It’s hard to tell someone that you’re a single parent. People often assume the worst and tend to believe that you got pregnant by a one night stand. You obviously don’t know the first thing about birth control. If you were married, you must not have worked hard enough to keep things together in your relationship. Never mind that the best-laid plans for marriage can end in a pile of abuse and/or adultery. People can be so judgy.
Harry Potter author JK Rowling has penned an essay on how the stigma of single parenthood continues to follow her to this day. The essay itself is at least twice as long and covers a lot of controversial issues involving welfare benefits. Much of her discussion also covers UK politics, so I cut that out too. Mostly I’m focusing on how Rowling feels like people still look down their noses at her because she became rich and famous while “sitting at home” writing her first books. She was in fact working, parenting, and penning Harry Potter in her (scant) spare time:
Nearly twenty years ago (it’s a shock to me to write that, because it still seems quite a recent occurrence) I became a single parent. Like the vast majority of single parents, this had not been my plan. My much-wanted daughter had been conceived and born while I was married, but the failure of that relationship saw me living shortly afterwards on state benefits in the coldest winter Scotland had seen in quite a few years. I had been living in sunny Portugal prior to my return to the UK and the snow was merely the first shock to my system.
I had imagined that I would be back at work fast. Indeed, it was because I expected to be employed outside of the home again that I was working so hard to finish the children’s novel I never told anyone I was writing (not wishing to be told that I was deluded). As it turned out, my belief I would shortly be back in paid work turned out to be a much bigger delusion than the hope that the novel might be published.
Then, in a sudden, seismic and wholly unexpected shift, I found myself in the newspapers.
There was still no escaping the Single Parent tag; it followed me to financial stability and fame just as it had clung to me in poverty and obscurity. I became Single Parent Writes Award-Winning Children’s Book/Earns Record American Advance/Gets Film Deal. One of the first journalists to interview me asked me whether I hadn’t felt I ought to be out looking for a job rather than “sitting at home writing a novel.” By some miracle I resisted the almost overwhelming temptation to punch him and subsequently decided to channel my frustration a little more positively by becoming a Patron of what was then called the National Council for One Parent Families (now Gingerbread).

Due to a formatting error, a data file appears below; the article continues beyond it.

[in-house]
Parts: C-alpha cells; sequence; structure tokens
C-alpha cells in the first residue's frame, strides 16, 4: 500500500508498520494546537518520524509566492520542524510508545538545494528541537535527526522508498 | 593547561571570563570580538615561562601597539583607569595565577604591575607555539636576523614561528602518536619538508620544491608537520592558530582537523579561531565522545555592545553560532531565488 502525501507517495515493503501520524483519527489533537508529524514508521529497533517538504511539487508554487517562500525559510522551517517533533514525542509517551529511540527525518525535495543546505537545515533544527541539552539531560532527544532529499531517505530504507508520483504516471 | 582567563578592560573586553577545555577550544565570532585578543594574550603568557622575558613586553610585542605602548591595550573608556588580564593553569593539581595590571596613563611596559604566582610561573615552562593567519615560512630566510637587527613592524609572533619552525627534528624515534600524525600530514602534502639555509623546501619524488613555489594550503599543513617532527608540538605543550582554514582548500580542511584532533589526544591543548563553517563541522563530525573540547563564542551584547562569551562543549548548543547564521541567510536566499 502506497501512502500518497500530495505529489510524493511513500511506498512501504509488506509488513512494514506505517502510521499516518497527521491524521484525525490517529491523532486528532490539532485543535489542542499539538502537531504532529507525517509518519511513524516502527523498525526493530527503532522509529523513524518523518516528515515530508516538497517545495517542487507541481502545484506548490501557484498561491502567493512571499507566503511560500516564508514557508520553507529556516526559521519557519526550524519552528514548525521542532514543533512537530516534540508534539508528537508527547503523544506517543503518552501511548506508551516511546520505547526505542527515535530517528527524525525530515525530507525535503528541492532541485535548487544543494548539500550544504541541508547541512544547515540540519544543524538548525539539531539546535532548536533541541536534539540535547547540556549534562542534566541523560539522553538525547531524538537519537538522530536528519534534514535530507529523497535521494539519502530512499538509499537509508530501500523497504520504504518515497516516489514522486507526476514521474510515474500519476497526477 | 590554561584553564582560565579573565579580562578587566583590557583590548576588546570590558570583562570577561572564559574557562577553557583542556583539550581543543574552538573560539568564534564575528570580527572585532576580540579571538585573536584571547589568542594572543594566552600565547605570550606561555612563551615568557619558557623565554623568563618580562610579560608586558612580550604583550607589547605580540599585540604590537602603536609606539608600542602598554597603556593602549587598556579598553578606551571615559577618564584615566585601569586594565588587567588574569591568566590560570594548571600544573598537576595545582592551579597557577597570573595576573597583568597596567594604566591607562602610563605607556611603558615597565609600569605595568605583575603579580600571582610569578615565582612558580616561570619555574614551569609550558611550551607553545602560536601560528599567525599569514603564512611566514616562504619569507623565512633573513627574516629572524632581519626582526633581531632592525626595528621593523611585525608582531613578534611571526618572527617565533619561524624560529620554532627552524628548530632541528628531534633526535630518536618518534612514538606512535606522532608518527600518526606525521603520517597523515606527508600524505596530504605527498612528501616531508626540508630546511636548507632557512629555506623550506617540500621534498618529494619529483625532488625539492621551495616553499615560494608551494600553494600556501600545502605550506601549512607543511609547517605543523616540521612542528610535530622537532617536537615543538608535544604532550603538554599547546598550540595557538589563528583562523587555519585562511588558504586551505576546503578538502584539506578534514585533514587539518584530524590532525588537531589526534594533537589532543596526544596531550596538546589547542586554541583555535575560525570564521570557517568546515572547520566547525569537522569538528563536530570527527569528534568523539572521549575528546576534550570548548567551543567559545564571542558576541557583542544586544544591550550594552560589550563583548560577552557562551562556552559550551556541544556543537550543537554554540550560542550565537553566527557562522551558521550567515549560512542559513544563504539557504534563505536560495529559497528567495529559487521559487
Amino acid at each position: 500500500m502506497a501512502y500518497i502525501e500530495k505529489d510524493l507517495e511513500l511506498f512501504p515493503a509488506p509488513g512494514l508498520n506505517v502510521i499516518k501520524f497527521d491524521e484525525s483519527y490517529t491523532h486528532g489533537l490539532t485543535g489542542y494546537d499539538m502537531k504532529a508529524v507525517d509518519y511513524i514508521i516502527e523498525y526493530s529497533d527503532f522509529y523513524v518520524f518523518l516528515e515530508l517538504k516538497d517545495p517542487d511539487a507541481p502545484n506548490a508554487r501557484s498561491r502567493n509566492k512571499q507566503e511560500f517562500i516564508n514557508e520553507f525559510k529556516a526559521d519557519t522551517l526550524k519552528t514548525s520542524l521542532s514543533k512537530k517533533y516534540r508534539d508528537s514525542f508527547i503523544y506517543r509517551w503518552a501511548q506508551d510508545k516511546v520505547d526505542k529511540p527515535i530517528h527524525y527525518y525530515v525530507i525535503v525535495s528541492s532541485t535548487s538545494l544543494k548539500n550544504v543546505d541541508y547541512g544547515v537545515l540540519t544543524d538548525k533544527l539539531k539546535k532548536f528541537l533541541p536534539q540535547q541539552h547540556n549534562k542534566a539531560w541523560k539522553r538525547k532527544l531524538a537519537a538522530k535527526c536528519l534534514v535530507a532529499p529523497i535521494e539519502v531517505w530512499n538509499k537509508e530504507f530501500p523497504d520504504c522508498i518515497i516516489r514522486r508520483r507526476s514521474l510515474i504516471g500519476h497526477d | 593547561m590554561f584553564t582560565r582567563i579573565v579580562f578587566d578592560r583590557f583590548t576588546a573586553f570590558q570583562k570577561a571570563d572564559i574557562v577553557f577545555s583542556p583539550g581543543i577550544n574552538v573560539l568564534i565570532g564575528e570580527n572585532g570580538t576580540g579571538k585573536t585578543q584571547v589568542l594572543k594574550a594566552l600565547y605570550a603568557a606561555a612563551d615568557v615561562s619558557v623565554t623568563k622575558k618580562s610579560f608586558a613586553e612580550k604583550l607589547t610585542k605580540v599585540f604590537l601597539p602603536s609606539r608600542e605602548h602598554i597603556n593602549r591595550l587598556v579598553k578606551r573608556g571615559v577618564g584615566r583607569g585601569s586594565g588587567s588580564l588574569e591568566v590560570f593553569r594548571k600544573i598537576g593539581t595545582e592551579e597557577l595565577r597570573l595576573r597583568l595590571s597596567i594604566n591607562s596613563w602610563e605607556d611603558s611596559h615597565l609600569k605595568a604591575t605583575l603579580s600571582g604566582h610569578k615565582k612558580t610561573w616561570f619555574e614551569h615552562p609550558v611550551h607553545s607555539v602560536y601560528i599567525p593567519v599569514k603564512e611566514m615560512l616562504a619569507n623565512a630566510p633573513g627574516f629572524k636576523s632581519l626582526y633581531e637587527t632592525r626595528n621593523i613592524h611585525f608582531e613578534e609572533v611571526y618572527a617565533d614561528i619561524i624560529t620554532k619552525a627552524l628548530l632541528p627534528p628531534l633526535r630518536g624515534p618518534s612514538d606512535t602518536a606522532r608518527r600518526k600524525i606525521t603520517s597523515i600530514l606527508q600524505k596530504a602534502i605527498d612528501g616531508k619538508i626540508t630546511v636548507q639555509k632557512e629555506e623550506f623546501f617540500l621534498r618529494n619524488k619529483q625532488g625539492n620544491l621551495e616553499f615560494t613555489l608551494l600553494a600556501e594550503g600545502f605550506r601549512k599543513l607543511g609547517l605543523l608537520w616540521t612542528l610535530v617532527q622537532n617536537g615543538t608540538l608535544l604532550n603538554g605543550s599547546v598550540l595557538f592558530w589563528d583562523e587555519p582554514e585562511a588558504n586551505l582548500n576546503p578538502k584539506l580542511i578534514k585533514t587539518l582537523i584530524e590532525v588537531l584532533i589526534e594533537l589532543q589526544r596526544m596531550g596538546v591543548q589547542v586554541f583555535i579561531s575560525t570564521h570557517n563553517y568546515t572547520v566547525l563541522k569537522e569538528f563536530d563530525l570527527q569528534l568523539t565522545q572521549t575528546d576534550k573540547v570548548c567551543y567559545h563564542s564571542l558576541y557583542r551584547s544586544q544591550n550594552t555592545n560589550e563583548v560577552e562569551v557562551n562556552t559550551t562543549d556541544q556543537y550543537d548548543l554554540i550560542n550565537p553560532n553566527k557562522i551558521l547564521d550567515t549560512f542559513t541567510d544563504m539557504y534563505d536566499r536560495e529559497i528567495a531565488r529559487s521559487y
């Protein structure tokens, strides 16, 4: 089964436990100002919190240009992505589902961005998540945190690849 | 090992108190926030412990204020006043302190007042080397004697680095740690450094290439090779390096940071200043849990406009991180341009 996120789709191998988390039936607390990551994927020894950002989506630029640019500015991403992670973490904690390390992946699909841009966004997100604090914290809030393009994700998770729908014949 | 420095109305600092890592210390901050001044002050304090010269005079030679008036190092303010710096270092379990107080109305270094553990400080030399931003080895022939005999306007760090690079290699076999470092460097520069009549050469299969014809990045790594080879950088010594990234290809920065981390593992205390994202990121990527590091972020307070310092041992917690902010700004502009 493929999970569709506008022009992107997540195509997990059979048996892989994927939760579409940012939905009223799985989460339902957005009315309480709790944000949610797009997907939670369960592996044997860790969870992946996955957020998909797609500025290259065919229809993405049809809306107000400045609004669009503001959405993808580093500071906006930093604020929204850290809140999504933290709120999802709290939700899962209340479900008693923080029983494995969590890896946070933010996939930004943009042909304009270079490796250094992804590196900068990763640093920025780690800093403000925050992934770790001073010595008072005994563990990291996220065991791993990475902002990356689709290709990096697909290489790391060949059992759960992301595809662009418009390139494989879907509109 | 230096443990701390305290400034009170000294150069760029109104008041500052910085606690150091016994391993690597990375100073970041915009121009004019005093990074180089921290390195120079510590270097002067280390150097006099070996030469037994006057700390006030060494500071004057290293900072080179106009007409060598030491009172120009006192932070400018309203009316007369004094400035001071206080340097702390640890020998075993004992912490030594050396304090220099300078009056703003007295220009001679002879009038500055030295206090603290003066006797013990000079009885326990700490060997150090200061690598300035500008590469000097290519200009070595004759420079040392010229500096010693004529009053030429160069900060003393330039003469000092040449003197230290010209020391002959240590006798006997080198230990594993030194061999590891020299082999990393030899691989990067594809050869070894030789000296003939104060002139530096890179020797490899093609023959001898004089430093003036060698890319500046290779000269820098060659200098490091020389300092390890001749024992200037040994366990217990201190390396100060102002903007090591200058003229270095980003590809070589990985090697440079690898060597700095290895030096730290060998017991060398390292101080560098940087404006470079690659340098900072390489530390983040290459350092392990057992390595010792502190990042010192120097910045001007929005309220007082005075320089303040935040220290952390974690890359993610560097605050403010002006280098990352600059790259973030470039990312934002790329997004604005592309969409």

In spite of the fact that I became a Married Mother again in 2001, I remain President of Gingerbread, a superb campaigning organisation for single parents and their children. Unfortunately, their work is as necessary as ever today, in a recession much worse than the one I faced when I returned to the UK in the 90s.
According to a Gingerbread survey in 2011, 87% of single parents think there is a stigma around single parenthood that needs to be challenged and one in three say that they have personally experienced it. I find the language of “skivers versus strivers” particularly offensive when it comes to single parents, who are already working around the clock to care for their children. Such rhetoric drains confidence and self-esteem from those who desperately want, as I did, to get back into the job market.
Government has the potential to change the lives, not just of single parents, but of a generation of children whose ambition and potential must not be allowed to dissipate in poverty. In the meantime, I would say to any single parent currently feeling the weight of stereotype or stigmatization that I am prouder of my years as a single mother than of any other part of my life. Yes, I got off benefits and wrote the first four Harry Potter books as a single mother, but nothing makes me prouder than what Jessica told me recently about the first five years of her life: “I never knew we were poor. I just remember being happy.”
I’ve known lots of single mothers who have trouble getting back into the job market even after only taking off for one year. Employers also tend to think mothers will call in sick more often too. Of course dads don’t get treated the same way, but that’s a discussion for another day.
Mostly I find Rowling’s words inspiring. She’s not proud that she received welfare benefits when her child was very young, but she worked like crazy to climb out of her financial hole. It sounds like her daughter was privy to an excellent example of a strong woman.
Photos courtesy of Fame/Flynet